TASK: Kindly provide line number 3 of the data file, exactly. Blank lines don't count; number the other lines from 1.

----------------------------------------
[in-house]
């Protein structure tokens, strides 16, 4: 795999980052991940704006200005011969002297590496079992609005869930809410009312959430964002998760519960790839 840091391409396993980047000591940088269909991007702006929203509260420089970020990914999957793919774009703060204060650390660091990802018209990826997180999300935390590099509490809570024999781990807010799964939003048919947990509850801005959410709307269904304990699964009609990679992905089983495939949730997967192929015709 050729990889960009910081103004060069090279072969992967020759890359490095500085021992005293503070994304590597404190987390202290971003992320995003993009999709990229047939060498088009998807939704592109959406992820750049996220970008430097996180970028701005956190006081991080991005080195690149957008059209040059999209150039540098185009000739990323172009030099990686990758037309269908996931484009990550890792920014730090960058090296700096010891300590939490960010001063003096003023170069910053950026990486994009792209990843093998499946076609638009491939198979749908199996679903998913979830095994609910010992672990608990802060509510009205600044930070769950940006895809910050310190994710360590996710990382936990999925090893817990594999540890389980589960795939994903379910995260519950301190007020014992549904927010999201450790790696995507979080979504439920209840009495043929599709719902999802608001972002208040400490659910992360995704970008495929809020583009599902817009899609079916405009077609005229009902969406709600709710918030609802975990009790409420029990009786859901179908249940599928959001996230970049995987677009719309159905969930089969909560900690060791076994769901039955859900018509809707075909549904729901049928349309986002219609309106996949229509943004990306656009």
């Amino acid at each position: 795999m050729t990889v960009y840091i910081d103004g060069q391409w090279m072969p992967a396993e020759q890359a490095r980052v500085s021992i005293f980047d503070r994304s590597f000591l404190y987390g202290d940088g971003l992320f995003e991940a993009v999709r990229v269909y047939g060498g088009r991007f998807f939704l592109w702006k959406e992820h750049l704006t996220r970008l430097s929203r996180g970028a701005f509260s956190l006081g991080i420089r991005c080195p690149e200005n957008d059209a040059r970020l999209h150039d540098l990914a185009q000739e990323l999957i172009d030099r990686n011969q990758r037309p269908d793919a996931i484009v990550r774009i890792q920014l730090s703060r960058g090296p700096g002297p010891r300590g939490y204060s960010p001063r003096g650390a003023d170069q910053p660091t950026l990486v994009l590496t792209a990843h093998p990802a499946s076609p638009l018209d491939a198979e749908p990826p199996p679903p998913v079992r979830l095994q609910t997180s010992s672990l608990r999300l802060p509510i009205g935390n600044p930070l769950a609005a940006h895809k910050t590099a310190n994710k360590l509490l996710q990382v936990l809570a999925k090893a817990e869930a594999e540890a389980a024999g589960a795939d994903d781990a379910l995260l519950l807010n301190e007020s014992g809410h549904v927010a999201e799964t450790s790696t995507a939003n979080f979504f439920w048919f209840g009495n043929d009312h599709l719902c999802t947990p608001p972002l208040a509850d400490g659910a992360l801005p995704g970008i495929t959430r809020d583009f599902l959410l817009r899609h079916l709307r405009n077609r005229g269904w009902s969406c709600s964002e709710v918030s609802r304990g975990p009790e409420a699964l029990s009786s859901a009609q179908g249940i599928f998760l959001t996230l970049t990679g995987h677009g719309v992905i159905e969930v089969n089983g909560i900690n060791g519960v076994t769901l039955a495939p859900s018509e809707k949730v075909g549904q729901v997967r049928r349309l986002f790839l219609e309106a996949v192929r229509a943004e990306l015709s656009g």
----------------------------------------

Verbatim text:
């Amino acid at each position: 795999m050729t990889v960009y840091i910081d103004g060069q391409w090279m072969p992967a396993e020759q890359a490095r980052v500085s021992i005293f980047d503070r994304s590597f000591l404190y987390g202290d940088g971003l992320f995003e991940a993009v999709r990229v269909y047939g060498g088009r991007f998807f939704l592109w702006k959406e992820h750049l704006t996220r970008l430097s929203r996180g970028a701005f509260s956190l006081g991080i420089r991005c080195p690149e200005n957008d059209a040059r970020l999209h150039d540098l990914a185009q000739e990323l999957i172009d030099r990686n011969q990758r037309p269908d793919a996931i484009v990550r774009i890792q920014l730090s703060r960058g090296p700096g002297p010891r300590g939490y204060s960010p001063r003096g650390a003023d170069q910053p660091t950026l990486v994009l590496t792209a990843h093998p990802a499946s076609p638009l018209d491939a198979e749908p990826p199996p679903p998913v079992r979830l095994q609910t997180s010992s672990l608990r999300l802060p509510i009205g935390n600044p930070l769950a609005a940006h895809k910050t590099a310190n994710k360590l509490l996710q990382v936990l809570a999925k090893a817990e869930a594999e540890a389980a024999g589960a795939d994903d781990a379910l995260l519950l807010n301190e007020s014992g809410h549904v927010a999201e799964t450790s790696t995507a939003n979080f979504f439920w048919f209840g009495n043929d009312h599709l719902c999802t947990p608001p972002l208040a509850d400490g659910a992360l801005p995704g970008i495929t959430r809020d583009f599902l959410l817009r899609h079916l709307r405009n077609r005229g269904w009902s969406c709600s964002e709710v918030s609802r304990g975990p009790e409420a699964l029990s009786s859901a009609q179908g249940i599928f998760l959001t996230l970049t990679g995987h677009g719309v992905i159905e969930v089969n089983g909560i900690n060791g519960v076994t769901l039955a495939p859900s018509e809707k949730v075909g549904q729901v997967r049928r349309l986002f790839l219609e309106a996949v192929r229509a943004e990306l015709s656009g």